How to recognise red and green zones for greater collaboration in the workplace

The terms Red Zone and Green Zone were coined by James W. Tamm and Ronald J. Luyet in their book Radical Collaboration.

Collaboration is at the foundation of conflict resolution. When two people are aligned in their desire to collaborate, resolving issues is so much easier – in fact, it doesn’t feel like conflict. 

Red Zone explained

When we approach conflict from the red zone, it means we’re coming from a place of self-interest. We’re defensive. We want to win the argument. If you know the phrase “It’s my way or the highway”, then you’ll know what the red zone feels like.

Bottom line, it’s very hard to get things done when we’re in the red zone (which we all will be at some point). Even if things do go our way, it’s likely to cause resentment and bad feelings from the other party. So a win doesn’t necessarily feel like a win anyway.

Green Zone explained

When we approach conflict from the green zone, it means we’re coming from a place seeking to understand. We’re driven to find creative resolutions so everyone feels like they’ve had a win

Bottom line, getting things done when we’re in the green zone is much easier. By collaborating and cooperating, everyone can come out ahead, resulting in a happier, united environment. 

Picture the scenario:

Michael wants to implement a new process that helps speed up customer deliveries. However, it requires Sam to complete additional tasks. Sam says their workload is already at maximum capacity. 

Red Zone Approach

Michael says they aren’t concerned about Sam’s capacity, they’ll simply need to find a way to get the additional tasks done.

Sam, point blank refuses to take on extra work.

The result is increased tensions in the workplace, resentful feelings from both parties, and the end customer not benefiting from faster deliveries.

Green Zone Approach

Sam recognises that this new process will benefit the customer, so approaches Michael to discuss how they can make it work. 

Michael realises this is additional work for Sam, and together they discuss what tasks Sam can delegate in order to implement the new process. 

The result is Michael helps Sam find someone to take over some of their current tasks, freeing them up to do the tasks associated with the new process.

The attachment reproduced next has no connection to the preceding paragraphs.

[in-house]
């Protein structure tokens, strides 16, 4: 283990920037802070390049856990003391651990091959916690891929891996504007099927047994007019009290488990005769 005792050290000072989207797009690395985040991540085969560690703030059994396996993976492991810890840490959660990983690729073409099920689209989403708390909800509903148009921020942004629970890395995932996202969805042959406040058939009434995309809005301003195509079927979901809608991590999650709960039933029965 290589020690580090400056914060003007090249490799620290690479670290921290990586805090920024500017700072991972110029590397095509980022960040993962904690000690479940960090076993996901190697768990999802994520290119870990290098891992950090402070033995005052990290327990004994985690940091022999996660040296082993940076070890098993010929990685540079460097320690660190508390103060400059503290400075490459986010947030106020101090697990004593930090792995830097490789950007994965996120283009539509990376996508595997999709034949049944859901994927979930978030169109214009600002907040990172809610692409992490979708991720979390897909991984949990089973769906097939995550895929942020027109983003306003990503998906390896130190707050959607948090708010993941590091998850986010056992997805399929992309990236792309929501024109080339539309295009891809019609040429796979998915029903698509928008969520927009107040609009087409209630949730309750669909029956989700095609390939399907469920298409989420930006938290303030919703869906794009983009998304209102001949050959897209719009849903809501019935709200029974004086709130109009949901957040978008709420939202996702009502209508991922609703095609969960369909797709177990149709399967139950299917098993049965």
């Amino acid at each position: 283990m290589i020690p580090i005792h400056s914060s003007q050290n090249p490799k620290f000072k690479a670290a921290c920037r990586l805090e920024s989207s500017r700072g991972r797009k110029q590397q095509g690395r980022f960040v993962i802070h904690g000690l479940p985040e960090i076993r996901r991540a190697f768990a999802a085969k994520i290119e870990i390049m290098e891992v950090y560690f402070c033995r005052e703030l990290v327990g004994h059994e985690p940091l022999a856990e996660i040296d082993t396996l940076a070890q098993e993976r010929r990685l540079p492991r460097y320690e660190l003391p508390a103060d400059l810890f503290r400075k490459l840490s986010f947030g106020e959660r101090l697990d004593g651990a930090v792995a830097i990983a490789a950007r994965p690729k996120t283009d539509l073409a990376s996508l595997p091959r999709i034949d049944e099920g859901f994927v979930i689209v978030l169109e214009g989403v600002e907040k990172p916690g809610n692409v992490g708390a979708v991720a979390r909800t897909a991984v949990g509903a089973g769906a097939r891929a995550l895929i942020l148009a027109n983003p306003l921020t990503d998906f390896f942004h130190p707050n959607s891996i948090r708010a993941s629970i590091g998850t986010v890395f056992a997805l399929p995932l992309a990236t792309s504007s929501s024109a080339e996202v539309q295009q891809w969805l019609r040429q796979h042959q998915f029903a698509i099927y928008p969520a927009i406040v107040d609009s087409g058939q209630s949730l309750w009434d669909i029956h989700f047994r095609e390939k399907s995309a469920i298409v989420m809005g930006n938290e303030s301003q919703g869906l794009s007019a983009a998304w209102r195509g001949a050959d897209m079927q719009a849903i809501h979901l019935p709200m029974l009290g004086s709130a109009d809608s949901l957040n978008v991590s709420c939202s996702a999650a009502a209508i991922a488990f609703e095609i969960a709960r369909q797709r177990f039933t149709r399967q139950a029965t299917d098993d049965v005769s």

Michael is happy because the deliveries are faster, which increases customer satisfaction, and Sam is happy because their workload has not increased.

How to move from the red zone to the green zone

Being in the red zone is part of the human condition. The more we practice being in the green zone, the easier it becomes, but in all of it, self-awareness is key.

Next time you’re faced with potential conflict and feel yourself getting stressed, angry or defensive, try these things.

  1. Stop: Take 5 minutes to walk away from the scenario, slow down and cool off. 
  2. Recognise: What you’re feeling, accept your reaction and allow it to pass.
  3. Reflect: On what you’re feeling and if there are any underlying issues. 
  4. Reset: Think about how you can restart the conversation in a more collaborative way.

My workshop, How to Manage Difficult Conversations and Communicate Better, helps people better understand their red and green zones and provide strategies and skills that help them feel equipped to manage conflicts that arise.

Don’t just take my word for it. Here are a few quotes from participants of a workshop I ran last month.

“I will implement many of these solutions into work and daily life”. 

“I will definitely use the new skills acquired today”.

“Role plays were very valuable.”

Contact me today if this sounds like something your workplace could benefit from. Call 02 8036 5558 or email: